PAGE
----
Democrat Senator Menendez Indicted On Bribery, Fraud Charges

Justice Department Indicts Sen. Robert Menendez On Corruption Charges – Wall Street Journal

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The Justice Department indicted Sen. Bob Menendez (D., N.J.) on corruption charges Wednesday, bringing the first criminal charges against a sitting U.S. senator since the botched prosecution of Alaska’s Ted Stevens seven years ago.

Mr. Menendez, 61 years old, has said he plans to fight any charges, which are the culmination of a two-year investigation by the Federal Bureau of Investigation into the relationship between the senator and Florida eye doctor Salomon Melgen.

A federal grand jury in Newark handed down a five count indictment, charging Mr. Menendez with crimes including conspiracy to commit bribery and honest services fraud.

Dr. Melgen is already under investigation for possibly overbilling Medicare. The FBI has also probed whether Mr. Menendez used his position to try to help Dr. Melgen with his legal troubles and whether the senator sought to improperly aid Dr. Melgen’s business interests in a Dominican Republic port security company. Dr. Melgen’s lawyer has previously said the doctor acted appropriately at all times.

The probe began with an anonymous accusation about Mr. Menendez’s personal conduct while traveling with Dr. Melgen in the Dominican Republic in 2013. Investigators could never substantiate those claims, but the probe evolved into a far-reaching examination of the relationship between Dr. Melgen and the senator – a long friendship that included gifts, hundreds of thousands of dollars in campaign donations, and travel together, according to people familiar with the case.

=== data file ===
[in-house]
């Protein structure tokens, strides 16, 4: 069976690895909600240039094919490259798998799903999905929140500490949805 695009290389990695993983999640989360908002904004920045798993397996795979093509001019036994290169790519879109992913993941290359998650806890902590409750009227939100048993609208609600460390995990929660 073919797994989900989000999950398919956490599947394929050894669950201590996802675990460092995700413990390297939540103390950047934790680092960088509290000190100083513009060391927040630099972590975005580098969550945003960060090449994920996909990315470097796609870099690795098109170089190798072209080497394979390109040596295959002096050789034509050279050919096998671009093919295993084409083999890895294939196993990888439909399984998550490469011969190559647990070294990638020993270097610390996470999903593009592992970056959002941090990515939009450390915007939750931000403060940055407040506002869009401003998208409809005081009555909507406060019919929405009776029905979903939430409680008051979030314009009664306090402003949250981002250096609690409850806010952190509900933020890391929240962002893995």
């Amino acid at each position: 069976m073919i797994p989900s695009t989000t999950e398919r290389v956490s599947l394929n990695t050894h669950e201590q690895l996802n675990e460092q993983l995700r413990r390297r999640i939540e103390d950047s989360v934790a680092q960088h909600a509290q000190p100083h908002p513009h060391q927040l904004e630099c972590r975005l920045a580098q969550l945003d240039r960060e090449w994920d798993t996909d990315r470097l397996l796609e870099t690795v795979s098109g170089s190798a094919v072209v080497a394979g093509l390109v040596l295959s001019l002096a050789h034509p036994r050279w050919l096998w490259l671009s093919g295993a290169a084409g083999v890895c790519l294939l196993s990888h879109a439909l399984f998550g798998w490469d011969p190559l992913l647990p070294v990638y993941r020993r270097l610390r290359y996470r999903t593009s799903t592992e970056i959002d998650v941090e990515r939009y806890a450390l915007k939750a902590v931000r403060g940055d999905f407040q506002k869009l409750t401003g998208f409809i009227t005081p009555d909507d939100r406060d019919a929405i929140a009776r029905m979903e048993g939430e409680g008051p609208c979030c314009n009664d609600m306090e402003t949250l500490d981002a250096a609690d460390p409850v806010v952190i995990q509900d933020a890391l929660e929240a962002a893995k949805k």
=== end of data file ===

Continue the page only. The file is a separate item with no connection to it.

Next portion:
Shortly after the FBI investigation began, Mr. Menendez repaid Dr. Melgen $58,500 for two private flights to the Dominican Republic that the senator hadn’t listed on financial disclosure forms, Menendez aides have said. Aides called the initial failure to list the flights an oversight.

As news of potentially pending charges spread in recent weeks, Mr. Menendez has acknowledged receiving gifts from the doctor but said they were the result of a close friendship, not corruption, and pledged he wouldn’t back down. Mr. Menendez has spent hundreds of thousands of dollars on legal fees over the last year, according to public filings.

A prolonged legal battle between the senator and the Justice Department could have broader political and foreign-policy repercussions at a time when Senate Democrats need every vote they can get to confirm Obama administration nominees and muster support for the White House’s foreign-policy moves.

The case is already testing the limits of the Justice Department’s ability to investigate members of Congress. Much lawmaker activity is protected by a constitutional provision that makes them immune from prosecution and civil suits when they are involved in “legislative activity.”

Lawyers in the case have already been sparring on the issue. Prosecutors sought to compel two Menendez staffers who claimed such privilege to testify before a grand jury about actions allegedly taken on behalf of Dr. Melgen, according to a sealed appellate court document that was briefly posted on a public website last month.

Prosecutors’ last attempt to charge a sitting senator – Mr. Stevens – went badly awry, casting a dark cloud over the Justice Department’s Public Integrity Section, which is also pursuing charges against Mr. Menendez. The Justice Department won a 2008 conviction against Mr. Stevens on charges he made false statements on government paperwork, allowing him to conceal tens of thousands of dollars’ worth of gifts, including free home renovations. Just a week after that verdict, Mr. Stevens narrowly lost his re-election bid.